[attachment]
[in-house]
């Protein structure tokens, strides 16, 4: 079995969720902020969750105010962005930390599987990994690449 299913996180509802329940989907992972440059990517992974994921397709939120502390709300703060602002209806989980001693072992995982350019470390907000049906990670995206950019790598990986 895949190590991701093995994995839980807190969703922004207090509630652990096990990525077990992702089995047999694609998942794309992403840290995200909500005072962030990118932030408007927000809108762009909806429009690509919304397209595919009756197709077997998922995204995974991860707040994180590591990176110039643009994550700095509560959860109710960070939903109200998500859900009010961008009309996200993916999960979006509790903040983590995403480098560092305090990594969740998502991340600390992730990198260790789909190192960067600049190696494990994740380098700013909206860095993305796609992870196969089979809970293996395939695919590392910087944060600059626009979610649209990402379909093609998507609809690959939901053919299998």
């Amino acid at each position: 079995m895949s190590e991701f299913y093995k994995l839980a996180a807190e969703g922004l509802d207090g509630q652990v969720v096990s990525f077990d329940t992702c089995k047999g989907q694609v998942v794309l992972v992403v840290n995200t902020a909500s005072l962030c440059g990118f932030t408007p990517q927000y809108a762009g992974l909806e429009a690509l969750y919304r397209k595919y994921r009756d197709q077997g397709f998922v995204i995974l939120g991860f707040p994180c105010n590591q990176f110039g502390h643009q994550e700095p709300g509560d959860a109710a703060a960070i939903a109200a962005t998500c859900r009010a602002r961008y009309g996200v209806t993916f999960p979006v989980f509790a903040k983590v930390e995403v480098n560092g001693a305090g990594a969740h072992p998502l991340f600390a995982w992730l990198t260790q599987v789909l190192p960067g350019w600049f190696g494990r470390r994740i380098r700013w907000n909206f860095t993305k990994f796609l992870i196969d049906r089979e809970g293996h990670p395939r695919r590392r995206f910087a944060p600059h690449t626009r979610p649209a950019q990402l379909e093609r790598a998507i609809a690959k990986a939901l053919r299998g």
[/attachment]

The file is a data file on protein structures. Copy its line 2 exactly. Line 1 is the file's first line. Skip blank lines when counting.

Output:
């Protein structure tokens, strides 16, 4: 079995969720902020969750105010962005930390599987990994690449 299913996180509802329940989907992972440059990517992974994921397709939120502390709300703060602002209806989980001693072992995982350019470390907000049906990670995206950019790598990986 895949190590991701093995994995839980807190969703922004207090509630652990096990990525077990992702089995047999694609998942794309992403840290995200909500005072962030990118932030408007927000809108762009909806429009690509919304397209595919009756197709077997998922995204995974991860707040994180590591990176110039643009994550700095509560959860109710960070939903109200998500859900009010961008009309996200993916999960979006509790903040983590995403480098560092305090990594969740998502991340600390992730990198260790789909190192960067600049190696494990994740380098700013909206860095993305796609992870196969089979809970293996395939695919590392910087944060600059626009979610649209990402379909093609998507609809690959939901053919299998």